Note: LVT is based on the value of the land, not the value of the bricks and mortar.
More examples of unfairness
James Dyson developed the world's most successful vacuum cleaner and has an excellent engineering record. We applaud his inventiveness and the fact that he built a business from scratch.
As well as paying a low proportion of the value of his homes in Council Tax, he is now the second largest landowner in England and pays no tax on that land - though he gets taxpayers' grants of £1,600,000 a year.
We are not sure if he benefitted from rollover tax relief but, if he did, it's just another way to avoid paying tax. Dyson lost a court case with the European Union, became a leading Brexiteer, moved his company headquarters to Singapore to get more tax relief and continues to live at Doddington Park in Gloucestershire.
Dyson' company, Westbourne Group, also benefitted from tens of millions in taxpayer incentives. Quite why these are necessary when Dyson already has billions, we have no idea.
Unlike many of the nouveau riche, James Dyson does have a decent taste in yachts - not for him the acres of fibre glass and helicopter pads on the "mine's bigger than yours" yachts so loved by the average oligarch.
As well as paying a low proportion of the value of their homes in Council Tax, David and Frederick, the Barclay brothers, own the Daily Telegraph and they so love the UK that they are resident in Monaco "for tax purposes" though they live in a custom-built castle on the island of Brecqhou in the Channel Islands.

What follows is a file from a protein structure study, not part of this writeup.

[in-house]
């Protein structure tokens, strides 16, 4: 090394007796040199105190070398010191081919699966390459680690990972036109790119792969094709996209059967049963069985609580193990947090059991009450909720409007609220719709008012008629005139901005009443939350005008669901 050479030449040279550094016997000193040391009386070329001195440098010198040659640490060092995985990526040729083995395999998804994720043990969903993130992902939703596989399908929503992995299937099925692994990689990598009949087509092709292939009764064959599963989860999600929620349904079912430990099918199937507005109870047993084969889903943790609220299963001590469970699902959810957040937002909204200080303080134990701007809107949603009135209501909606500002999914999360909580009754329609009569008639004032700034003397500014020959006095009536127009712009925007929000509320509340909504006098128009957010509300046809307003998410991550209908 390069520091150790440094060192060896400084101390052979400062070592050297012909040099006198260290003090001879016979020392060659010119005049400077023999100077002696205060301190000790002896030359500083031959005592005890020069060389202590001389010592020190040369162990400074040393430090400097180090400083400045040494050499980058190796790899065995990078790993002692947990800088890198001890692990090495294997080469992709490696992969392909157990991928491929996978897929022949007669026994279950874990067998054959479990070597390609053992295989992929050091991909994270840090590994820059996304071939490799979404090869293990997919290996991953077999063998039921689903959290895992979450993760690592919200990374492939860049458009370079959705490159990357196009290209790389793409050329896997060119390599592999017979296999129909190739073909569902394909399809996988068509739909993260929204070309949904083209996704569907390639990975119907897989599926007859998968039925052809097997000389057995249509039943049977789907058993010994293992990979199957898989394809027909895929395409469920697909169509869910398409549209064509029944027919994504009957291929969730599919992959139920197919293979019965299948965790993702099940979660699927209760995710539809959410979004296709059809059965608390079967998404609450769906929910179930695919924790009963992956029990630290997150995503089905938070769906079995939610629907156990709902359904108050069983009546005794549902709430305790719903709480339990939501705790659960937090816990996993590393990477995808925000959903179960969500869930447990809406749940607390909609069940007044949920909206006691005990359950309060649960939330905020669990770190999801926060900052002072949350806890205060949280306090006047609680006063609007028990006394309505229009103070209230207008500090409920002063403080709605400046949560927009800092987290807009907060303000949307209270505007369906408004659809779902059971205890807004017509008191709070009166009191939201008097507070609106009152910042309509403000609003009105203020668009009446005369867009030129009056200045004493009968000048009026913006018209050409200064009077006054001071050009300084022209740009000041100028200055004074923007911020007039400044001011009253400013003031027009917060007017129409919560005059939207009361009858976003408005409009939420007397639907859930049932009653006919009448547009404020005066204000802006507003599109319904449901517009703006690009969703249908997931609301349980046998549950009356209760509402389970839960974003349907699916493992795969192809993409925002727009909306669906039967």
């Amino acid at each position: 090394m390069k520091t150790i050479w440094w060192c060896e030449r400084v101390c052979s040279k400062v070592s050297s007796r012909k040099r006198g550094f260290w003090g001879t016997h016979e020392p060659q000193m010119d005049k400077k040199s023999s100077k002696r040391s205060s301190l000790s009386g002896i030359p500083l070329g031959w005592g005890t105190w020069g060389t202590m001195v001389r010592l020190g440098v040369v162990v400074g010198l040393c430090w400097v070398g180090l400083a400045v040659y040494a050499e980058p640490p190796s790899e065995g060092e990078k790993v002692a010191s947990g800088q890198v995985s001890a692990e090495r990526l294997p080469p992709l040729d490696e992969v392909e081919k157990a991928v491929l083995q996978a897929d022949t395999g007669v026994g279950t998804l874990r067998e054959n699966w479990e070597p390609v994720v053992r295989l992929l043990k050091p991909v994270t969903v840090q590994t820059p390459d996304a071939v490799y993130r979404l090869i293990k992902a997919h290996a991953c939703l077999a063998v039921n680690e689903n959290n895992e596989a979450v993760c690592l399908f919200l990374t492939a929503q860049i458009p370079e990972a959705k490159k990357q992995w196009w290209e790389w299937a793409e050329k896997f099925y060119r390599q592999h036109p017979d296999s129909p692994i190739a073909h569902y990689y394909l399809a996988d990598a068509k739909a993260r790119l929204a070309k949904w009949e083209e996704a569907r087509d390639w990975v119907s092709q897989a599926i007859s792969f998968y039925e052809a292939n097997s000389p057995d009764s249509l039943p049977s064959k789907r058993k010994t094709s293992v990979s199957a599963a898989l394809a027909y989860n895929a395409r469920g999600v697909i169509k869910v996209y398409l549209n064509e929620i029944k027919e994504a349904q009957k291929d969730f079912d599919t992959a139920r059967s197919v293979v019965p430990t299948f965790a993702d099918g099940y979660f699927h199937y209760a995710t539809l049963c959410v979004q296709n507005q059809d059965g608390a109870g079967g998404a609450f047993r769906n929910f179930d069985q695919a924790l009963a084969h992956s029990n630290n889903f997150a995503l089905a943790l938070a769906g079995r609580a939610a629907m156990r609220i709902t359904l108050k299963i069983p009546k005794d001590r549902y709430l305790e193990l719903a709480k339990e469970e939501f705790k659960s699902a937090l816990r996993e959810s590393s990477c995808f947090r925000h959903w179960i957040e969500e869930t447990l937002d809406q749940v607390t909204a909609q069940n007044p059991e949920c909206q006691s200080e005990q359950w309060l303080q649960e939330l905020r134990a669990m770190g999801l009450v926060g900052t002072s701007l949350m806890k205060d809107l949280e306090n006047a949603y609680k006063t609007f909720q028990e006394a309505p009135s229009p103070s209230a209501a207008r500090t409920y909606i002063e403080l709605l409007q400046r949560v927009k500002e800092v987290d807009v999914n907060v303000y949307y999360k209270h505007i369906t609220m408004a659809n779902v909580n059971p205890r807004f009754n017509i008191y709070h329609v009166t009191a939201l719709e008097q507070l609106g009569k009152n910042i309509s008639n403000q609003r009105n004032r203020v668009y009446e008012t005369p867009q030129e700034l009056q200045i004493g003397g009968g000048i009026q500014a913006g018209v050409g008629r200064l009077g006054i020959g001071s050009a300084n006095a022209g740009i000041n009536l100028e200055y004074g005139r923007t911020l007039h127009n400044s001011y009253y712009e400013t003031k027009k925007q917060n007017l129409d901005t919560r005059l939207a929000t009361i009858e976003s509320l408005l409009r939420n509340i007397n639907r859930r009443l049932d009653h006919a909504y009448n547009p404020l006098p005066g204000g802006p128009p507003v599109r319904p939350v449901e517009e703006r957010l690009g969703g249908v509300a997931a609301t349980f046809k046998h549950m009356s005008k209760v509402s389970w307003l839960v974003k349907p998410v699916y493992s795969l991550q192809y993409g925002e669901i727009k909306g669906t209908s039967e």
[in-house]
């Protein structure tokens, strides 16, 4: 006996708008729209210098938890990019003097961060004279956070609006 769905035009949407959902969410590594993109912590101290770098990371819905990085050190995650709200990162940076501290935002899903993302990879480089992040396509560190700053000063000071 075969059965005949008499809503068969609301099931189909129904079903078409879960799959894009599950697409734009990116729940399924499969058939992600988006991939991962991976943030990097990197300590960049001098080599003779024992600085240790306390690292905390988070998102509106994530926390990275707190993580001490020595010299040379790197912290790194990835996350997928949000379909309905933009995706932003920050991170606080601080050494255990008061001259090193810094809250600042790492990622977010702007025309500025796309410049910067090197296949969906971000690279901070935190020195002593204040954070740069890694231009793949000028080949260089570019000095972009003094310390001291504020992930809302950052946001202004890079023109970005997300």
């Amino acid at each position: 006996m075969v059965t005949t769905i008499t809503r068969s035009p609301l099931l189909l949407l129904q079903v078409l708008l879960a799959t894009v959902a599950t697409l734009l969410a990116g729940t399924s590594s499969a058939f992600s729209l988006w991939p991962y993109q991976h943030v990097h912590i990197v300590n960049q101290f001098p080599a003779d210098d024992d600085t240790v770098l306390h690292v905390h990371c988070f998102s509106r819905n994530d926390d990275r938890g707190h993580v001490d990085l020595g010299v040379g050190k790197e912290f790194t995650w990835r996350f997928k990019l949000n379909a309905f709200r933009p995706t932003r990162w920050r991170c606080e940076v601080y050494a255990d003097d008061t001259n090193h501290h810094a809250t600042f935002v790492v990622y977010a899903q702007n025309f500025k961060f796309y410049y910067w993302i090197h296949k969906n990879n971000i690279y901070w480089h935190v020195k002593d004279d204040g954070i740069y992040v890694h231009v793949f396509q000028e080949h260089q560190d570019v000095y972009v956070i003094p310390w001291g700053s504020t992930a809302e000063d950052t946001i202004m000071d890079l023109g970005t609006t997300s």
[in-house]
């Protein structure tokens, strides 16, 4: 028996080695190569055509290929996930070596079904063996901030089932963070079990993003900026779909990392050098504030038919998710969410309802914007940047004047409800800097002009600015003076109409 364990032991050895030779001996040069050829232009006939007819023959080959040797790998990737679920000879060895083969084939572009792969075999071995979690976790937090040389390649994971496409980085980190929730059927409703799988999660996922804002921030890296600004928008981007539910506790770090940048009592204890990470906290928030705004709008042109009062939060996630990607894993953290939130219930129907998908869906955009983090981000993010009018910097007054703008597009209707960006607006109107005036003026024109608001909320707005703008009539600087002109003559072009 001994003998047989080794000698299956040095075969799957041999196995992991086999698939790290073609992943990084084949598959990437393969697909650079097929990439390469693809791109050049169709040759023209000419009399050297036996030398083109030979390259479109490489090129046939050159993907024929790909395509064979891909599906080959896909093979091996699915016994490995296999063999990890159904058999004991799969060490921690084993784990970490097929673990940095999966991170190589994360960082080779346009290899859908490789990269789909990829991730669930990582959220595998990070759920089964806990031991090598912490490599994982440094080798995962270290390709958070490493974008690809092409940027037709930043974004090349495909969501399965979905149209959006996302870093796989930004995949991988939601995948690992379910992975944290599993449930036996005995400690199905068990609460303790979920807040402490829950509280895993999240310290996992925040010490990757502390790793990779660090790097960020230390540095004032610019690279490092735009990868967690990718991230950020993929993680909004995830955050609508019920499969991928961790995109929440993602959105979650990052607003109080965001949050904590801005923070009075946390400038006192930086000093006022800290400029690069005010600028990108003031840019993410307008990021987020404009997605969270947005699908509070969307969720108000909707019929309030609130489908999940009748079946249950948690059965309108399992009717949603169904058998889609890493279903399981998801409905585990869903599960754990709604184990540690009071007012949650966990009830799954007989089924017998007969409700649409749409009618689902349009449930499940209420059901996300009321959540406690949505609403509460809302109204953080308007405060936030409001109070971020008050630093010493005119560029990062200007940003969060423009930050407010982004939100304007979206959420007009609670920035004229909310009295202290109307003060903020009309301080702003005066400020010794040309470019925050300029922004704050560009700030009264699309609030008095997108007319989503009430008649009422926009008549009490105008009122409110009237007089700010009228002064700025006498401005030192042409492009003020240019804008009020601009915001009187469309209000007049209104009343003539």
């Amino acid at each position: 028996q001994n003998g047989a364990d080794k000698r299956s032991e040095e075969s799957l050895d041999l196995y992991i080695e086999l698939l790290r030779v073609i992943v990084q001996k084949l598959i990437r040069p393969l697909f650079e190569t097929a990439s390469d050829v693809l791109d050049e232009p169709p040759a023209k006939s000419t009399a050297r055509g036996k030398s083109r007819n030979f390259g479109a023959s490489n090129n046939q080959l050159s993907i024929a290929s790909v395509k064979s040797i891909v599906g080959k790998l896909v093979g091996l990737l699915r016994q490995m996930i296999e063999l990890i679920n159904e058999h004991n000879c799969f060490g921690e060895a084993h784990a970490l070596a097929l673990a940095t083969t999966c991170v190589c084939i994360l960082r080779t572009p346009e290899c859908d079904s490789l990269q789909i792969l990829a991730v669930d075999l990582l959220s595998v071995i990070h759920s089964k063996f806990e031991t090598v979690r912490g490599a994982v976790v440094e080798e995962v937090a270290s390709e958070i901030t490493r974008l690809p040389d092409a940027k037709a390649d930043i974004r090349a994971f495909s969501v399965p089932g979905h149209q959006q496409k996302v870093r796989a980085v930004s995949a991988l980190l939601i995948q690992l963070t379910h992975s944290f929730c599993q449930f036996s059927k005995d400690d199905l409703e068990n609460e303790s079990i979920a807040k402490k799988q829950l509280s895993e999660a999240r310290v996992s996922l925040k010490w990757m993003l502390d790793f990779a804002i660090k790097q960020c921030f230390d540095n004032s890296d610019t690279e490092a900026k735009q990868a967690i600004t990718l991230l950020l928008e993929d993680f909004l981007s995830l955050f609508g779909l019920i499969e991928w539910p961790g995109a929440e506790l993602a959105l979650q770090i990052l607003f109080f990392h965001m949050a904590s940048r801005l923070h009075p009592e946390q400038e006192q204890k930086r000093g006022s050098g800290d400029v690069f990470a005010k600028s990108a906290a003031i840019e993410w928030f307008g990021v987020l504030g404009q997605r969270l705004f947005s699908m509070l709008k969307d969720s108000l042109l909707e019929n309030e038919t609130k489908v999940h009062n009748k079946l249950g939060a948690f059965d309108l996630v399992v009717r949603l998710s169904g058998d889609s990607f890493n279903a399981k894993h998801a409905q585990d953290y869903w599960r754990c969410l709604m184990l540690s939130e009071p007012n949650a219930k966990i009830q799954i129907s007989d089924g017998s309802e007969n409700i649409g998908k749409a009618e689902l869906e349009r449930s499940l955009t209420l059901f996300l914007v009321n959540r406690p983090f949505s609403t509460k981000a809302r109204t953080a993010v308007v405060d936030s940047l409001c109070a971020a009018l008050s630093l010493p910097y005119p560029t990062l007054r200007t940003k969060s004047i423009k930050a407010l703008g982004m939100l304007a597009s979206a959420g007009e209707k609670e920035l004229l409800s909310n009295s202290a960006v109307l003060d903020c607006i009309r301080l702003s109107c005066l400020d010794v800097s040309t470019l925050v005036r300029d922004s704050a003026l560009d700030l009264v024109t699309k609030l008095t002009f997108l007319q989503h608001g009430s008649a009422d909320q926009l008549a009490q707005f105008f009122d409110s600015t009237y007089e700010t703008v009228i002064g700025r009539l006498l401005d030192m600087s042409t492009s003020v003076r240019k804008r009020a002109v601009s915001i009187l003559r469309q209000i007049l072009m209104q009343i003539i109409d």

As well as paying a low proportion of the value of his homes in Council Tax, Jonathan Harmsworth (great grandson of the infamous "Hurrah for the Blackshirts!" Harold Harmsworth, Viscount Rothermere) owns the Daily Mail but is "non-domiciled in the UK for tax purposes". Despite being "non-domiciled" he is actually "domiciled" in a country house called Ferne Park in Dorset.
Infrastructure - grossly unfair investment
In the 10 years from 2008 to 2018 Londoners benefitted from £708 per person per year spent on infrastucture.
Over the same period those in the North of England benefitted from £289 per person per year spent on infrastucture.
Londoners got 244% more spent on infrastructure than the North. (Source: The Guardian.)
Is this fair?
Every penny invested in infrastructure increases the value of land benefitting from that investment.
Every penny invested in Crossrail increases the value of land within reach of a a Crossrail station - simply because it is easier and quicker for people to get to work.
Public investment increases land values yet at the moment the public doesn't benefit from that increase - the only people who benefit are those who get a windfall gain in land value.
Land Value Tax reflects changes in land value. If the value of land increases because of public investment, the tax raised by LVT also increases - so we, the taxpaying public, see a fair return on our investment.